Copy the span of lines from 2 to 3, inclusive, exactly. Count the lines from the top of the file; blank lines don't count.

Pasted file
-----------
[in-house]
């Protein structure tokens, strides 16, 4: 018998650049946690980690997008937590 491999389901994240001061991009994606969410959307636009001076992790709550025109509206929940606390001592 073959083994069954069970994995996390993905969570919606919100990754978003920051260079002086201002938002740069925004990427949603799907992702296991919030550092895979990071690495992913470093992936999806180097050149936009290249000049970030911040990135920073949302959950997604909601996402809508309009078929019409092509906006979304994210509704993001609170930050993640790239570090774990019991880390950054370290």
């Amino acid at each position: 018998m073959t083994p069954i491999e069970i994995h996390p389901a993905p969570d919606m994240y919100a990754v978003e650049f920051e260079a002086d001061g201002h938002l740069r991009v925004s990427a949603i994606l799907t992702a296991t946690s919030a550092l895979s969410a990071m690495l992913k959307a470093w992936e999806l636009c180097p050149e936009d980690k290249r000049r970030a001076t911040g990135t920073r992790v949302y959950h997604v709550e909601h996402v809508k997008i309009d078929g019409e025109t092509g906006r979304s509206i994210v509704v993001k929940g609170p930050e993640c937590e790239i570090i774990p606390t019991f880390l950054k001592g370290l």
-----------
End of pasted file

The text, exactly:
């Protein structure tokens, strides 16, 4: 018998650049946690980690997008937590 491999389901994240001061991009994606969410959307636009001076992790709550025109509206929940606390001592 073959083994069954069970994995996390993905969570919606919100990754978003920051260079002086201002938002740069925004990427949603799907992702296991919030550092895979990071690495992913470093992936999806180097050149936009290249000049970030911040990135920073949302959950997604909601996402809508309009078929019409092509906006979304994210509704993001609170930050993640790239570090774990019991880390950054370290």
């Amino acid at each position: 018998m073959t083994p069954i491999e069970i994995h996390p389901a993905p969570d919606m994240y919100a990754v978003e650049f920051e260079a002086d001061g201002h938002l740069r991009v925004s990427a949603i994606l799907t992702a296991t946690s919030a550092l895979s969410a990071m690495l992913k959307a470093w992936e999806l636009c180097p050149e936009d980690k290249r000049r970030a001076t911040g990135t920073r992790v949302y959950h997604v709550e909601h996402v809508k997008i309009d078929g019409e025109t092509g906006r979304s509206i994210v509704v993001k929940g609170p930050e993640c937590e790239i570090i774990p606390t019991f880390l950054k001592g370290l």